We recommend trying the Distillers Edition which is richer than the ten year old due to being finished in amontillado-sherry casks to give it a delightful fruity flavour.

Tomatin 18 year old

(Price: approx ££77.95, Abv: 46%, Size: 700ml) 


For those looking for something a little more decadent, this 18-year-old from Tomatin, which we recently rediscovered, is a truly delightful dram and a perfect example of a far lighter style of sherry cask whisky that is the perfect balance between spirit and wood.

Recently repackaged to give their bottles a little more class and to delicately reflect the whisky inside, this is the perfect dram for sharing with that special person on Burns night.

What better way to toast your Burns supper than with a malt produced especially for the occasion – a whisky endorsed by the World Burns Federation no less.

Arran Distillery’s Robert Burns Single Malt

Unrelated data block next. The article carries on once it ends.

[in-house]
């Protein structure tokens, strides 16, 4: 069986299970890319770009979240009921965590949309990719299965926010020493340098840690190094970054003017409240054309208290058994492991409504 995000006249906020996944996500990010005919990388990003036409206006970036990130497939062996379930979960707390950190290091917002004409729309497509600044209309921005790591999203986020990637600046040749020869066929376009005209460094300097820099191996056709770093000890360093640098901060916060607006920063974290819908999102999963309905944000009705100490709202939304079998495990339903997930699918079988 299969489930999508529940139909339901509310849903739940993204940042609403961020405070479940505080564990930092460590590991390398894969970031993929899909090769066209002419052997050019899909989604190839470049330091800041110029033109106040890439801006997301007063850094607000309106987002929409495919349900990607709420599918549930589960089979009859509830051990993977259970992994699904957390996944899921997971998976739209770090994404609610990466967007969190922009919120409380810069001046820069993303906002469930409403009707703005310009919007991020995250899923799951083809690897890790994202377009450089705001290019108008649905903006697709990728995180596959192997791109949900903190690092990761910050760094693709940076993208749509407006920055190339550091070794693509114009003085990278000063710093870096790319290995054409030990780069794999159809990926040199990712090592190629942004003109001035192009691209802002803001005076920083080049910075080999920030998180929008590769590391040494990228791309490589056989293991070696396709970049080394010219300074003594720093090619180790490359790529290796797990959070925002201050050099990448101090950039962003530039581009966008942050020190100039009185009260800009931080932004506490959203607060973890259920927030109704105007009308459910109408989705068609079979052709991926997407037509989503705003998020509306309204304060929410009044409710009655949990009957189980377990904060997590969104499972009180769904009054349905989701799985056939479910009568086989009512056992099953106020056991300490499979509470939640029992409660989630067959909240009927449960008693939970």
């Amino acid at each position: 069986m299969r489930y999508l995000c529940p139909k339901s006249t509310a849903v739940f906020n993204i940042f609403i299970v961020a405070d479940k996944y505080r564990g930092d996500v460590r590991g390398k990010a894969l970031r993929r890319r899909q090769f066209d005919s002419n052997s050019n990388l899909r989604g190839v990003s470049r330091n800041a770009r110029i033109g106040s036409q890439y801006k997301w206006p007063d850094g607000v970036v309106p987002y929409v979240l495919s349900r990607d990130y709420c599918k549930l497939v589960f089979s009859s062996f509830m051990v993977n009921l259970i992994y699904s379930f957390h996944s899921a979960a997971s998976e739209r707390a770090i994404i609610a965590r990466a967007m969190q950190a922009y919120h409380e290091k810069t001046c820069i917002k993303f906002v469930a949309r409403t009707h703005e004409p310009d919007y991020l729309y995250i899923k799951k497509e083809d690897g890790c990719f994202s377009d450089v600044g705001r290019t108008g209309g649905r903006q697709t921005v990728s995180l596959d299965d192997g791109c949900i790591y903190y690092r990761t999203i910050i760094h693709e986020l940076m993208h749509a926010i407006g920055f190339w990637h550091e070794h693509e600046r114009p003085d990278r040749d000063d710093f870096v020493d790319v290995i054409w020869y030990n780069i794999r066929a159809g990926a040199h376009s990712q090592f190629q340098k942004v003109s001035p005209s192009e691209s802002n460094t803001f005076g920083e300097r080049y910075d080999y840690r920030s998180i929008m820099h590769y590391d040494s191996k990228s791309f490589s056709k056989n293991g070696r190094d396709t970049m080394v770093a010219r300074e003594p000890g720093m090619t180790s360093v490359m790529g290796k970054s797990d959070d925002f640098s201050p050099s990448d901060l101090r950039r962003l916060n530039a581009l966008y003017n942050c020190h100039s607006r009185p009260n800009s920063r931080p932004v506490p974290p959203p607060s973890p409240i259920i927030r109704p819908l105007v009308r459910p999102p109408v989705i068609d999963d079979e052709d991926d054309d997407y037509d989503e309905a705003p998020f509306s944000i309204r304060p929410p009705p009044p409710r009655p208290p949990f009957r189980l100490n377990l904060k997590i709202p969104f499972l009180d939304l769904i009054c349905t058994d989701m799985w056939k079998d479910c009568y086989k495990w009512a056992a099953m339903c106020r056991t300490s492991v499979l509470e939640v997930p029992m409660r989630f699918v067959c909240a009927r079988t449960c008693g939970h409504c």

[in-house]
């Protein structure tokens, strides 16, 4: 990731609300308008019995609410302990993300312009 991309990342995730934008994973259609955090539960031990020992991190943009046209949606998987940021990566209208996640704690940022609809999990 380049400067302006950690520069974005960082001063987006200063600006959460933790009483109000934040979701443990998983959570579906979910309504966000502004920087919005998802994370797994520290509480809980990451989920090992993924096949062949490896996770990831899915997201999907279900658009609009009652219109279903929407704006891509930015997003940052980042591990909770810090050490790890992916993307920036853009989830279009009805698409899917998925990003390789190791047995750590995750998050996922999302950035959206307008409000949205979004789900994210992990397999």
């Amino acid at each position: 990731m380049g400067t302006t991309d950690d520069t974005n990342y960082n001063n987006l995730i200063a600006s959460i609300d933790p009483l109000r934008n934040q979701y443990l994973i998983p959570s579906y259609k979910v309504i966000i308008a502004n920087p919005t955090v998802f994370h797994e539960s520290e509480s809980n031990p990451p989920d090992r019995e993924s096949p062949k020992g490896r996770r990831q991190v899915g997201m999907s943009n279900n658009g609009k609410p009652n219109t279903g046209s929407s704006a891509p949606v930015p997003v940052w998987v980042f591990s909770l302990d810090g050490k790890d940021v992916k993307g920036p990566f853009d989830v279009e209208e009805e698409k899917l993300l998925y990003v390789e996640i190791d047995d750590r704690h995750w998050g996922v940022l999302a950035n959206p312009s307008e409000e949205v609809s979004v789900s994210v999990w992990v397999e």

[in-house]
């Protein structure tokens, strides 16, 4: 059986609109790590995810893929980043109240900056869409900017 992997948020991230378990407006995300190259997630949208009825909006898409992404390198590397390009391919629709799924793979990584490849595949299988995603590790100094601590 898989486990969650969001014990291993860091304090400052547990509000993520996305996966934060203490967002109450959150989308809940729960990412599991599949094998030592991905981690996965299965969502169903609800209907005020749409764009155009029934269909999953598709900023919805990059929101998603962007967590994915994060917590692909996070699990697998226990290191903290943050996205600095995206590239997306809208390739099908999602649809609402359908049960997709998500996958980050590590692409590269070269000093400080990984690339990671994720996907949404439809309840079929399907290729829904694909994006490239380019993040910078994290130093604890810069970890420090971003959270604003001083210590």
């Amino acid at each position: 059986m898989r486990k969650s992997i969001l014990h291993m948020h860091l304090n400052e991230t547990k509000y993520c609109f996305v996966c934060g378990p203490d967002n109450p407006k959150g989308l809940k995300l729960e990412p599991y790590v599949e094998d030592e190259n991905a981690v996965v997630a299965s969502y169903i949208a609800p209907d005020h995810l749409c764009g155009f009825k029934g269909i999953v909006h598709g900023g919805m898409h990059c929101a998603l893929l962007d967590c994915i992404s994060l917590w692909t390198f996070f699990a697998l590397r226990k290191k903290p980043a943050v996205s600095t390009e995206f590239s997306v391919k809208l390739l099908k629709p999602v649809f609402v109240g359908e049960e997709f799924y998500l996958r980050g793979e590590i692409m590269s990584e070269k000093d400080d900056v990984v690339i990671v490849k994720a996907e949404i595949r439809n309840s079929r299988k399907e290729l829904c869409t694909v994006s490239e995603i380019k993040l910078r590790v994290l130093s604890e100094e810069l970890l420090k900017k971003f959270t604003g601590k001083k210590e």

(Price: approx £30, Abv: 43%, Size: 700ml) 



Arran distillery’s Burns malt is a zesty and malt-filled with notes of apples and pears, perfect for complementing your haggis, neeps and tatties.

Finally, it is also a little-known fact that Burns almost left Scotland for the Caribbean to be a book-keeper on a sugar plantation before his poems made him famous, and there is little doubt he’d see the humour in our bonus choice.

Surprisingly, it’s not a whisky, though it is an excellent spirit distilled in Scotland.

Dark Matter Spiced Rum

(Price: approx £35, Abv: 40%, Size: 700ml)


Established by brothers Jim and John Ewen, the Banchory distillery has been operating since April 2015 and their richly spiced rum is made from sugarcane molasses with added ginger, green and black peppercorns, and dried long pepper, making it perfect for those looking for an alternative to Scotland’s national drink this Burns Night.

About The Author

Sean Murphy

Driven by a passion for all things whisky-related, Sean writes for The Scotsman extensively on the subject. He can also sometimes be found behind the bar at the world famous Potstill bar in Glasgow where he continues to enhance his whisky knowledge built up over six years advising customers from all over the world on the wonders of our national drink.

Let us know what you think